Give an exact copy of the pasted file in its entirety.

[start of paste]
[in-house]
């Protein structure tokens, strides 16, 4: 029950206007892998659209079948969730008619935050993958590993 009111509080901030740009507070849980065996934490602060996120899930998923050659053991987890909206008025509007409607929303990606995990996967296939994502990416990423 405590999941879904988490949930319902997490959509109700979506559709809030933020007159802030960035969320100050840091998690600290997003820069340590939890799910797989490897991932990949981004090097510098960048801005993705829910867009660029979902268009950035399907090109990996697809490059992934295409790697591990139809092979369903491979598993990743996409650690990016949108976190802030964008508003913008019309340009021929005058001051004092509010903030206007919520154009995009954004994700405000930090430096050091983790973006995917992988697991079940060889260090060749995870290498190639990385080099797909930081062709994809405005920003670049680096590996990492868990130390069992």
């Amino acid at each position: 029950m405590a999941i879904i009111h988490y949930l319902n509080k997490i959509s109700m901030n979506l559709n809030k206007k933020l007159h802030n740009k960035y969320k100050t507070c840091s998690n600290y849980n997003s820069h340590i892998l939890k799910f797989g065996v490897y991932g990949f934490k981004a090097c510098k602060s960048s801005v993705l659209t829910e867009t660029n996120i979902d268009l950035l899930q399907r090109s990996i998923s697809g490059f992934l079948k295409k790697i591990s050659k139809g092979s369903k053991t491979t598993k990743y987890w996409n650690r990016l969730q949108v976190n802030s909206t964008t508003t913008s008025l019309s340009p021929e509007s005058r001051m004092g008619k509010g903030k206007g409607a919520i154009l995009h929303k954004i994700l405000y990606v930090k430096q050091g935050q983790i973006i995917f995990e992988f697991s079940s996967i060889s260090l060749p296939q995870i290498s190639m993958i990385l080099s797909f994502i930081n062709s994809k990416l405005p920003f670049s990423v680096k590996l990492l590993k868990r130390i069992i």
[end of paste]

[in-house]
């Protein structure tokens, strides 16, 4: 029950206007892998659209079948969730008619935050993958590993 009111509080901030740009507070849980065996934490602060996120899930998923050659053991987890909206008025509007409607929303990606995990996967296939994502990416990423 405590999941879904988490949930319902997490959509109700979506559709809030933020007159802030960035969320100050840091998690600290997003820069340590939890799910797989490897991932990949981004090097510098960048801005993705829910867009660029979902268009950035399907090109990996697809490059992934295409790697591990139809092979369903491979598993990743996409650690990016949108976190802030964008508003913008019309340009021929005058001051004092509010903030206007919520154009995009954004994700405000930090430096050091983790973006995917992988697991079940060889260090060749995870290498190639990385080099797909930081062709994809405005920003670049680096590996990492868990130390069992």
């Amino acid at each position: 029950m405590a999941i879904i009111h988490y949930l319902n509080k997490i959509s109700m901030n979506l559709n809030k206007k933020l007159h802030n740009k960035y969320k100050t507070c840091s998690n600290y849980n997003s820069h340590i892998l939890k799910f797989g065996v490897y991932g990949f934490k981004a090097c510098k602060s960048s801005v993705l659209t829910e867009t660029n996120i979902d268009l950035l899930q399907r090109s990996i998923s697809g490059f992934l079948k295409k790697i591990s050659k139809g092979s369903k053991t491979t598993k990743y987890w996409n650690r990016l969730q949108v976190n802030s909206t964008t508003t913008s008025l019309s340009p021929e509007s005058r001051m004092g008619k509010g903030k206007g409607a919520i154009l995009h929303k954004i994700l405000y990606v930090k430096q050091g935050q983790i973006i995917f995990e992988f697991s079940s996967i060889s260090l060749p296939q995870i290498s190639m993958i990385l080099s797909f994502i930081n062709s994809k990416l405005p920003f670049s990423v680096k590996l990492l590993k868990r130390i069992i």